Adaptability is a crucial skill for leaders

 

As fast as the pace was in the 1980s, when I look back it seems slow by today’s standards. Life moves much faster now. The rate at which we must deal with change and uncertainty can seem insane.

 

For several years one of my organizations, the John Maxwell Team, has asked me to do short videos they post daily called Minute with Maxwell. My team will set me up in front of a camera and then give me a word or phrase, asking me to react to it or teach on it for a minute or so. It’s fun and the video gets posted online as a kind of mentoring moment. Recently, for one of these sessions, the phrase they gave me was fast forward. What immediately came to my mind were the words faster and shorter. Here’s what I mean.

 

The future seems to be coming at us faster than ever. It is not going to slow down. Would anybody seriously consider the idea that tomorrow will be at a slower pace than today? Technology, social media, and the rate of change will never allow that to happen. To go forward, we need to move faster. And as leaders, we need to stay ahead, we need to see more than others, and we need to see before others.

 

Traditionally, in athletic races, the first three finishers are recognized, and all three receive prizes. Today, outside of sports, it seems as though only winners get recognized and rewarded. As the saying goes, coming in second means you’re the first loser. That’s why speed and agility are so important.

 

Forward is also shorter. As a young leader, I was taught that to be effective in leading my organization, I should create a long-range plan of ten years, a medium-range plan of five years, and a short-range plan of two years. That seems absurd now. Today a long-range plan may be two years. Technology and innovation move so quickly that everything is going forward in a shorter time frame. As leaders, we can’t drag our feet or take too long making assessments. We have to change, reread our situation, and change again. And continue changing.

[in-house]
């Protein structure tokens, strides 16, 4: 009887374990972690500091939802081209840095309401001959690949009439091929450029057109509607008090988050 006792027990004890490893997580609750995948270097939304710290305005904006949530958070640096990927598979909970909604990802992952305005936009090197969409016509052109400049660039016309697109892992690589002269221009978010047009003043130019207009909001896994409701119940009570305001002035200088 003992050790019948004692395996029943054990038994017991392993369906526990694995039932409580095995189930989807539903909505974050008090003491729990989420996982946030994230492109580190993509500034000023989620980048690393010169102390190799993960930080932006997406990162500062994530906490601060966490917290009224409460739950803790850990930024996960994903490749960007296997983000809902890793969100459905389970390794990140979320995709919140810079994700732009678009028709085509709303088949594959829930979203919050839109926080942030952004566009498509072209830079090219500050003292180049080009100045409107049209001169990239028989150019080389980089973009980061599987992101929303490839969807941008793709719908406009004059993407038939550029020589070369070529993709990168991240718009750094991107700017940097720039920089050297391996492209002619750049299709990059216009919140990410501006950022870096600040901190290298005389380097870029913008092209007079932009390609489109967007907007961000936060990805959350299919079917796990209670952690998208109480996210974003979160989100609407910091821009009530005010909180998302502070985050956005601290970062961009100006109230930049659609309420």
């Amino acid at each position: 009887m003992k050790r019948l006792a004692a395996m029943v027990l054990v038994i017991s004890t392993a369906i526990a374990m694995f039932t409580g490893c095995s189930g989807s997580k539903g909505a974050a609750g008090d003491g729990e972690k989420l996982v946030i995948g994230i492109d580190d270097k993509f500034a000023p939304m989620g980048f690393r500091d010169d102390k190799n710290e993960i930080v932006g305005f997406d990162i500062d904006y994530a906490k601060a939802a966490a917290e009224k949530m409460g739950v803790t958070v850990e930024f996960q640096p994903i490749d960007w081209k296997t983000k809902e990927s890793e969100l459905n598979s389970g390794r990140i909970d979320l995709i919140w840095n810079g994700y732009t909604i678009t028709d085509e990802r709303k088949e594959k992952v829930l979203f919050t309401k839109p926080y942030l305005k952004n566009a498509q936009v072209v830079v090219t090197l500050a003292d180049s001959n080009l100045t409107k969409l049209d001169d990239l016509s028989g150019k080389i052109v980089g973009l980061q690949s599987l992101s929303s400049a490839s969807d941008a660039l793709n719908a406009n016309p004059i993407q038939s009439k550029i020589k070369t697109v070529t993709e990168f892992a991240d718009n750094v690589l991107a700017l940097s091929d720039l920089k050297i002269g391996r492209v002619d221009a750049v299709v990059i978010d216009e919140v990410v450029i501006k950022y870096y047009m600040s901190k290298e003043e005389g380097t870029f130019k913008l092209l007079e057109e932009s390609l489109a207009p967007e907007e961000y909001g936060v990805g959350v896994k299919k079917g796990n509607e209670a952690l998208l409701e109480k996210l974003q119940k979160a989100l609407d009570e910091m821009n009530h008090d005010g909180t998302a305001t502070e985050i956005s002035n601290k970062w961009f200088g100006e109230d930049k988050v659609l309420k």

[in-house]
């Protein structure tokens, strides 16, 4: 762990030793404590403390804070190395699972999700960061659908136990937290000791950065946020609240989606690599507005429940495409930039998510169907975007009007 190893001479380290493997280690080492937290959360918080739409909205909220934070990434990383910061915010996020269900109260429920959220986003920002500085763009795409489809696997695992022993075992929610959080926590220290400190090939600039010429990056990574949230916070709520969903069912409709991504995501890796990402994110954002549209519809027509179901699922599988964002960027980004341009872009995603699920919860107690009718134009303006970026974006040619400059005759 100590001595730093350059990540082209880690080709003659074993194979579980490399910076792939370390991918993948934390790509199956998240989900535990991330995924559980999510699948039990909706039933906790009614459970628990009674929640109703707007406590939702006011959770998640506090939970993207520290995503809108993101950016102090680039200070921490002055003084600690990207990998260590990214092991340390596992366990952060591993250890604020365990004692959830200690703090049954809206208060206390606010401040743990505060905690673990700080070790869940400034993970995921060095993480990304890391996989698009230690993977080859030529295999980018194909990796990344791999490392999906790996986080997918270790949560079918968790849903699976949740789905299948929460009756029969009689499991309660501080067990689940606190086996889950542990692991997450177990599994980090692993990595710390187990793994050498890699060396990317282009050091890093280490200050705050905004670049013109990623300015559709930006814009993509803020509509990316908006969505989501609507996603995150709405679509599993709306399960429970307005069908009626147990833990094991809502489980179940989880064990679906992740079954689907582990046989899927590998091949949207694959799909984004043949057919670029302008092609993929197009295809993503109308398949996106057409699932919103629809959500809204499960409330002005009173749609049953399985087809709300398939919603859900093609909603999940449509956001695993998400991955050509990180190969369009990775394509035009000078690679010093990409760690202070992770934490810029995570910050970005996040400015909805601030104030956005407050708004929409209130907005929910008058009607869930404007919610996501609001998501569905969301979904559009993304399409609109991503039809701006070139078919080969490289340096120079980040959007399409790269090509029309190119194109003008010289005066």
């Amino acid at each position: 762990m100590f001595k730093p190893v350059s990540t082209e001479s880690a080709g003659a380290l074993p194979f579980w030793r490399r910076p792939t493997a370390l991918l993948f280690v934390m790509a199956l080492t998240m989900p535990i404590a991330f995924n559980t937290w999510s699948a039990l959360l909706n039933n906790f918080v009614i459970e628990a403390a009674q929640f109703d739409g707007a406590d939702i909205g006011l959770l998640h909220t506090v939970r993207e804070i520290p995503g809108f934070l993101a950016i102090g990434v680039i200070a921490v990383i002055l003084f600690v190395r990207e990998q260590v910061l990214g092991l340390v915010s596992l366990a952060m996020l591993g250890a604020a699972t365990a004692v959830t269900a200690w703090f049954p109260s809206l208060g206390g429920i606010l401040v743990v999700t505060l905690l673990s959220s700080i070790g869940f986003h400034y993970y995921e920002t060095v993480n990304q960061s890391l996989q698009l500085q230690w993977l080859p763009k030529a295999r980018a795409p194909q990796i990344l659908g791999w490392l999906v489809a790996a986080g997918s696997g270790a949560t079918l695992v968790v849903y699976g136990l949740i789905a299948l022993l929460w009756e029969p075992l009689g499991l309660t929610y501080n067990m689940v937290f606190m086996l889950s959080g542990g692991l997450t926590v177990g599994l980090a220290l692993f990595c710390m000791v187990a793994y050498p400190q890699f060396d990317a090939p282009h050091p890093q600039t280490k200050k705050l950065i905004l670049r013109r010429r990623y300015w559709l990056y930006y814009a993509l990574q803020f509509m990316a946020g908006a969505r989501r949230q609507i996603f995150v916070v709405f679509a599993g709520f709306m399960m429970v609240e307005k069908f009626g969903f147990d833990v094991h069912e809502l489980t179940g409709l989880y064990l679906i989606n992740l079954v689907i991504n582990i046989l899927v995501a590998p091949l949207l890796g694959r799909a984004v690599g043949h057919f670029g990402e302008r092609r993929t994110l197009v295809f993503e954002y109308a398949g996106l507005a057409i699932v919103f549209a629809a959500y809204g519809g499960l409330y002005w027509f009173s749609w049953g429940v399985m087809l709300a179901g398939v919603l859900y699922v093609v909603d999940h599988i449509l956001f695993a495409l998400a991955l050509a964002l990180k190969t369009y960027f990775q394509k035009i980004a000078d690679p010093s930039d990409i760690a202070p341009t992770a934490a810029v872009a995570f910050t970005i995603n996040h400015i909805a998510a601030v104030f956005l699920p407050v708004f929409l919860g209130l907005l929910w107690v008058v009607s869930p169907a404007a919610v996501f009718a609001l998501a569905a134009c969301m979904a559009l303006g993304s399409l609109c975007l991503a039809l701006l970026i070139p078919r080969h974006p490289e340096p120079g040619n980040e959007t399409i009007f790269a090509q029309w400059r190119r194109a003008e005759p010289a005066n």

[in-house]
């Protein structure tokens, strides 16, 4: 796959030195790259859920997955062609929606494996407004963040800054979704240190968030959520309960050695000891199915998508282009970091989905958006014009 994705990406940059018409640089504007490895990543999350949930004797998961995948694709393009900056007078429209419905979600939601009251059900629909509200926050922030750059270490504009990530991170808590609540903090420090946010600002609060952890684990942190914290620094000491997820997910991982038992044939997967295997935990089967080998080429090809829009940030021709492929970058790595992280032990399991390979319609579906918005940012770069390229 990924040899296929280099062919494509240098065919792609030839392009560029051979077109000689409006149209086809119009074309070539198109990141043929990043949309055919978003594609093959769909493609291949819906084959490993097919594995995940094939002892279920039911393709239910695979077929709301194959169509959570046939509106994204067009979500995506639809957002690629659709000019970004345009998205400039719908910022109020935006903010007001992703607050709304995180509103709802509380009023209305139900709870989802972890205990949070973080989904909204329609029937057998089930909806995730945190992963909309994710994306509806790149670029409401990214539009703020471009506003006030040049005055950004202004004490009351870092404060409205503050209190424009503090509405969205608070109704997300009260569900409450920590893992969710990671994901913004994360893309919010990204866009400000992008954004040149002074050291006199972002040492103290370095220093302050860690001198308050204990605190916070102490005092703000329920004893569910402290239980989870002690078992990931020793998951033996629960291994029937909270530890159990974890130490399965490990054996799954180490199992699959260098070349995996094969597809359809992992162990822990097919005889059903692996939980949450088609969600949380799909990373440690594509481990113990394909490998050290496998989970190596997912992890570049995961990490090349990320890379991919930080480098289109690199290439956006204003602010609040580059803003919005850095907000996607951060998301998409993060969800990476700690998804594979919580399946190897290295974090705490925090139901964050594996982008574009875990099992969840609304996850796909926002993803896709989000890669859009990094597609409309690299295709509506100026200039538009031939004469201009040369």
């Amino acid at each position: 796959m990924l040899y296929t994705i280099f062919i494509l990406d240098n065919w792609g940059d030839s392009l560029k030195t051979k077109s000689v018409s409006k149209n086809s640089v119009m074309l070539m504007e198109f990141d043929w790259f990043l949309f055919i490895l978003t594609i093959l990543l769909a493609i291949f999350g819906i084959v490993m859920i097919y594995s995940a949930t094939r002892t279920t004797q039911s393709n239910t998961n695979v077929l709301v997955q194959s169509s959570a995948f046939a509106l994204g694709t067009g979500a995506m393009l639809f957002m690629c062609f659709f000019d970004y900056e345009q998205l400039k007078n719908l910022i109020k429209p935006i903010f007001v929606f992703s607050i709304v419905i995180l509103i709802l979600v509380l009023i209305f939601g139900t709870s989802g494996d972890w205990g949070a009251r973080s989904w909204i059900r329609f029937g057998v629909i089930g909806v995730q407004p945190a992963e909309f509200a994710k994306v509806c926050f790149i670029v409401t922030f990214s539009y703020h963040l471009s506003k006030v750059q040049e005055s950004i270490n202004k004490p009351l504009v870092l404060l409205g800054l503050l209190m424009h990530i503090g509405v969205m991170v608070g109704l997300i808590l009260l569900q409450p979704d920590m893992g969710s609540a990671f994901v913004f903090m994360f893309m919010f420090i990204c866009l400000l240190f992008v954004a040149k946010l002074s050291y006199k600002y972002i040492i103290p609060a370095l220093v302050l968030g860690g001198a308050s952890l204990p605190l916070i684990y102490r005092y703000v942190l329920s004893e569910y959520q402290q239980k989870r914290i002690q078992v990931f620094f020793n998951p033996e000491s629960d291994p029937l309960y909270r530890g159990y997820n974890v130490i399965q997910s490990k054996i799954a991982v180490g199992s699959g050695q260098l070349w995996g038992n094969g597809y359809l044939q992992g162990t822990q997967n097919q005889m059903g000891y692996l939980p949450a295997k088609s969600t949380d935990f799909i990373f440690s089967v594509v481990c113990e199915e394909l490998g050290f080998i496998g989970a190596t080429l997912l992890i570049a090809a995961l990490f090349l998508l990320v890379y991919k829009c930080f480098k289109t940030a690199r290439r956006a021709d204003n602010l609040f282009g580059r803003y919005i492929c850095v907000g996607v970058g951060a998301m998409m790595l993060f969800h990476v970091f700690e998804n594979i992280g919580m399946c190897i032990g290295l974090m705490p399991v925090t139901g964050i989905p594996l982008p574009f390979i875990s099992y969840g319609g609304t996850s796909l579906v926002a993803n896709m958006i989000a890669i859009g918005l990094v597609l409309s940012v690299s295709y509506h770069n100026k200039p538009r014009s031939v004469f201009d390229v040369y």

CONSIDER: In what ways do you feel the speed of life? How does it challenge you or negatively impact you?

 

How does a leader do more than just hang on and survive in such an environment? The key is to learn how to continually make leadershifts. What is a leadershift? It is an ability and willingness to make a leadership change that will positively enhance organizational and personal growth.

 

Educator and author Bruna Martinuzzi cited a study conducted by an organization called the Economist Intelligence Unit. It identified the top three leadership qualities that will be important in the years ahead: “the ability to motivate staff (35%); the ability to work well across cultures (34%); and the ability to facilitate change (32%).” All three of these qualities require adaptability. Martinuzzi likened this to the Chinese proverb that says that the wise adapt themselves to circumstances, as water molds itself to the pitcher. Perhaps at no other time in recent history has adaptability been more important than it is now. “Adaptability—the ability to change (or to be changed) to fit new circumstances—is a crucial skill for leaders.”

 

A more recent study conducted by Right Management and published in The Flux Report made it clear that the need for adaptability is only increasing. They asserted that 91% of future recruiting in the workplace will be based on people’s ability to deal with change and uncertainty.